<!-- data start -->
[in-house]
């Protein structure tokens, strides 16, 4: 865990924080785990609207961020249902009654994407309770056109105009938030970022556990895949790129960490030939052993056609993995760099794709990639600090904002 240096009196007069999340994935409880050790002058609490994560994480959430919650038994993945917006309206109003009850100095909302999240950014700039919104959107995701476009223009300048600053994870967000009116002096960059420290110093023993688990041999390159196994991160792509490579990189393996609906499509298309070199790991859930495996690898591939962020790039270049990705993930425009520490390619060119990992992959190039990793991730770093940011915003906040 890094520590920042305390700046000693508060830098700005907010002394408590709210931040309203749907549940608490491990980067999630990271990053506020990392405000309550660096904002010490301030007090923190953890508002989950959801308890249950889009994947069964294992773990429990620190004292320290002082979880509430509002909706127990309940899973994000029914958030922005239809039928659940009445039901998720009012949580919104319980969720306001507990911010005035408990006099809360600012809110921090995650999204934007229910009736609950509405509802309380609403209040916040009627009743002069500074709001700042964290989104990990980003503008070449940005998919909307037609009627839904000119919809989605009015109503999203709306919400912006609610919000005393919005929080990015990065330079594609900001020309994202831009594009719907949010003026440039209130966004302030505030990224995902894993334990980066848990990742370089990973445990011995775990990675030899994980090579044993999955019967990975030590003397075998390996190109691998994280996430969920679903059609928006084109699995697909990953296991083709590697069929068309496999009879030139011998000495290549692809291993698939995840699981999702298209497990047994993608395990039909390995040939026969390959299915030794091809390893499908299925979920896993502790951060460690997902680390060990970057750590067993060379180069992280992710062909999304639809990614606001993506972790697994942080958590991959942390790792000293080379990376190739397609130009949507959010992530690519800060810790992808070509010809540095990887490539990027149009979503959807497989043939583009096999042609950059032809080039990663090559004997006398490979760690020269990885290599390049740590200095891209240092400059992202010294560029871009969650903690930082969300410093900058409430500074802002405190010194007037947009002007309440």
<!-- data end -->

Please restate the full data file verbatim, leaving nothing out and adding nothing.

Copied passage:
[in-house]
């Protein structure tokens, strides 16, 4: 865990924080785990609207961020249902009654994407309770056109105009938030970022556990895949790129960490030939052993056609993995760099794709990639600090904002 240096009196007069999340994935409880050790002058609490994560994480959430919650038994993945917006309206109003009850100095909302999240950014700039919104959107995701476009223009300048600053994870967000009116002096960059420290110093023993688990041999390159196994991160792509490579990189393996609906499509298309070199790991859930495996690898591939962020790039270049990705993930425009520490390619060119990992992959190039990793991730770093940011915003906040 890094520590920042305390700046000693508060830098700005907010002394408590709210931040309203749907549940608490491990980067999630990271990053506020990392405000309550660096904002010490301030007090923190953890508002989950959801308890249950889009994947069964294992773990429990620190004292320290002082979880509430509002909706127990309940899973994000029914958030922005239809039928659940009445039901998720009012949580919104319980969720306001507990911010005035408990006099809360600012809110921090995650999204934007229910009736609950509405509802309380609403209040916040009627009743002069500074709001700042964290989104990990980003503008070449940005998919909307037609009627839904000119919809989605009015109503999203709306919400912006609610919000005393919005929080990015990065330079594609900001020309994202831009594009719907949010003026440039209130966004302030505030990224995902894993334990980066848990990742370089990973445990011995775990990675030899994980090579044993999955019967990975030590003397075998390996190109691998994280996430969920679903059609928006084109699995697909990953296991083709590697069929068309496999009879030139011998000495290549692809291993698939995840699981999702298209497990047994993608395990039909390995040939026969390959299915030794091809390893499908299925979920896993502790951060460690997902680390060990970057750590067993060379180069992280992710062909999304639809990614606001993506972790697994942080958590991959942390790792000293080379990376190739397609130009949507959010992530690519800060810790992808070509010809540095990887490539990027149009979503959807497989043939583009096999042609950059032809080039990663090559004997006398490979760690020269990885290599390049740590200095891209240092400059992202010294560029871009969650903690930082969300410093900058409430500074802002405190010194007037947009002007309440």